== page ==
TWiP 124: RPAing with the tryps

January 4, 2017

T. cruziHosts: Vincent RacanielloDickson Despommier, and Daniel Griffin

The prolific podcast-shedding Hosts solve the case of the Global Health Intern with a snakelike lesion on her foot, and reveal the role of a single-stranded DNA binding protein in differentiation of trypanosomes.


Click arrow to play
Download TWiP #124 (61 MB .mp3, 100 minutes)
Subscribe (free): iTunesRSSemail

Become a patron of TWiP.

Links for this episode:

Case Study for TWiP 124

28 yo male from referral hospital near thai-burma border. Fever and chills 2 days, feels poorly, small amount of dark urine. Severe shaking chills, 1x per day, no rash. No diarrhea, difficulty breathing. Seen by local health care volunteer, went to hospital then tertiary hospital in Bangkok. Exposure history to pigs, dogs, insects, etc. Involved in timber industry and farming, sleeping out at night with no cover, clothes and sandals. No meds. Not married, family lives with him. Family is fine. Sleep in dwelling but no screens. No toxic habits, HIV negative, sexually active but not brothels. High fever, low bp, rapid heart rate, breathing rapidly, scleral icterus, dry mucus membranes, neck supple, lungs clear. 2/6 systolic murmur. Abdomen soft but tender, enlarged liver and spleen. Many cuts, bruises, bug bites. Labs: low platelets, low hematocrit, low glucose. Blood smear: abnormal, 5-10% infected RBCs with multiple band forms.

Send your case diagnosis, questions and comments to twip@microbe.tv

Leave a Reply

Your email address will not be published. Required fields are marked *

4 comments on “TWiP 124: RPAing with the tryps

  1. Dave Carlson Jan 15, 2017

    Hi Hosts. Dave Carlson here from now sunny and warm southern Alberta Canada where it is -2c and windy with a chinook blowing, after almost a month in the -25-30c range. My wife Connie( a retired animals health tech with a love for parasitology) was doing a happy dance when we listened to #124 and as the discription started she said hook worm and got it correct.
    I’m a sheep, alpaca and llama shearer so I see parasitism from the other side. In south, central British Columbia there is a tick( I believe it is a deer tick that paralizes camalids( alpacas and llamas) I’ve seen cases where as few as 2 ticks will knock a 400 lbs llamas down and until the ticks are removed the llamas can’t get up. We get called in for emergency shears to help find the ticks. In one case we received a panic call that a breeders top stud was down. We were only about 20 minutes away so went over. It was dark when we got there so by the headlights of the van and a couple of flash lights I shore the stud. I should say when we arrived he was on his side drooling and unable to move. We found 2 engorged ticks high on his hip( and removed and bagged them) and 2 newly attached ticksthat were also removed and bagged in that area. It took me about 10 minutes to shear him and by the time we were packing up he was sternal and starting to chew his cud. When we went back to shear the rest of the herd the next morning he was up grazing. I should mention that a vetrenarian had checked him out the afternoon before and figured there was nothing that could be done for him. Just before noon the vet called to see when he had died and couldn’t believe it when the owner said the stud was up and doing fine. Long story but I was wondering after listening the first few episodes if the toxin that the ticks use is similar to the toxin that the worms used to stop the gut.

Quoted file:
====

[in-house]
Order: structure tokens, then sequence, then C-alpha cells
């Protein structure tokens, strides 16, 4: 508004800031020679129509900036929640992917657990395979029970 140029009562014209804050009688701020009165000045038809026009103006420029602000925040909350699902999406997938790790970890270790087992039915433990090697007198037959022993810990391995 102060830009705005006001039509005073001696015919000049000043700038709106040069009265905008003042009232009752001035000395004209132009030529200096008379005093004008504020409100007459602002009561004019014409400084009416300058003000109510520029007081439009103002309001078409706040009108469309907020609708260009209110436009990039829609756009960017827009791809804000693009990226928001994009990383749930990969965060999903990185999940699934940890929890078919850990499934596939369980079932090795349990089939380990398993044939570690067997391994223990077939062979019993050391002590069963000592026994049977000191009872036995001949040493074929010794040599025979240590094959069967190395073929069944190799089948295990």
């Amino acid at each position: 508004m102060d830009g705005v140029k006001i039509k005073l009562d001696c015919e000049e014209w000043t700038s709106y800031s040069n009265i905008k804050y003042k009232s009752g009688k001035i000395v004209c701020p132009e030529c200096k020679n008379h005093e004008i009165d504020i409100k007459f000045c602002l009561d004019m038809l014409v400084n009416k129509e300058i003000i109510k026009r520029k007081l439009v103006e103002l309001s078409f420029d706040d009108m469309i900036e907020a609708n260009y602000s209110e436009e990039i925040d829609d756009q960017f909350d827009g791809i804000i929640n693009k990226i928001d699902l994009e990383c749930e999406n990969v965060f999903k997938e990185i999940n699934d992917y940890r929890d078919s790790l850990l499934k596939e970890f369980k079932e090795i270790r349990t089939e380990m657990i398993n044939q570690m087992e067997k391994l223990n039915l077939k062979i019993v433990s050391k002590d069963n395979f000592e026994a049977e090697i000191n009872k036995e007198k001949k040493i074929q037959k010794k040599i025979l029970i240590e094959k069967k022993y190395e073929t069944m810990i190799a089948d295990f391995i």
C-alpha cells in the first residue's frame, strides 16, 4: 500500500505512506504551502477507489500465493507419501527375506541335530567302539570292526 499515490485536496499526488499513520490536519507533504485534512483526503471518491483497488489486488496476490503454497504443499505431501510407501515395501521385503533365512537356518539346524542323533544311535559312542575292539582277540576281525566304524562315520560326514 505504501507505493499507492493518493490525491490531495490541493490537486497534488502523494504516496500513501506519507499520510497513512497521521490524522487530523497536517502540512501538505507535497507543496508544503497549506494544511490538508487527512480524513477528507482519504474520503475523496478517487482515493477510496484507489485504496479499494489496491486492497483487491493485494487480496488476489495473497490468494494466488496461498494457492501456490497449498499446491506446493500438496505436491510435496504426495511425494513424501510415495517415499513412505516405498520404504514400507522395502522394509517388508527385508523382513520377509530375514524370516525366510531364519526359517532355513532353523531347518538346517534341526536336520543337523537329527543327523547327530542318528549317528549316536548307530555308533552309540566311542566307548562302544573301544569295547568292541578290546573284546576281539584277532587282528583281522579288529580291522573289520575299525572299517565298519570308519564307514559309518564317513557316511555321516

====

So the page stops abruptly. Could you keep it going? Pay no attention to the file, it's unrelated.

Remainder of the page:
• Dave Carlson Jan 15, 2017

      Dave here after hitting post I realized I should have said venom rather than toxin

  2. Dave Carlson Feb 1, 2017

    Hi there esteemed Doctors. Love the show. You are getting me way to interested in that which lives within and sqirms In show 12 you mentioned that they were looking for a way of finding out how any mice were infected with Toxoplamosis. Here is a simple experiment. Four groups of mouse traps. The first is the control. Untreated, should only catch the Darwins award mice. The second bated with the standard peanut butter. The third bated with peanut butter and sprayed with cat urine, and the fourth is unbated but sprayed with cat urine. All traps put out in the same area. My hypothesis would be that the second group would catch mostly uninfected mice. The third group would catch infected mice because the uninfected ones would avoid the cat urine. Then Colombo turn for the door and you say, but what about the fourth group. He turns back” Oh yeh right. The fourth group. We would expert there to be the same number in the fourth group as the first group if the mices ability to smell cat urine was reduced. However, however if the mice are atracked to the cat urine then you should see as many mice in group four traps and in group three traps.
    Dave the sheep shearer from Sunny southern Alberta Canada where it is -10c and dark(630am)

Content on this site is licensed by MicrobeTV, LLC under a Creative Commons Attribution 3.0 License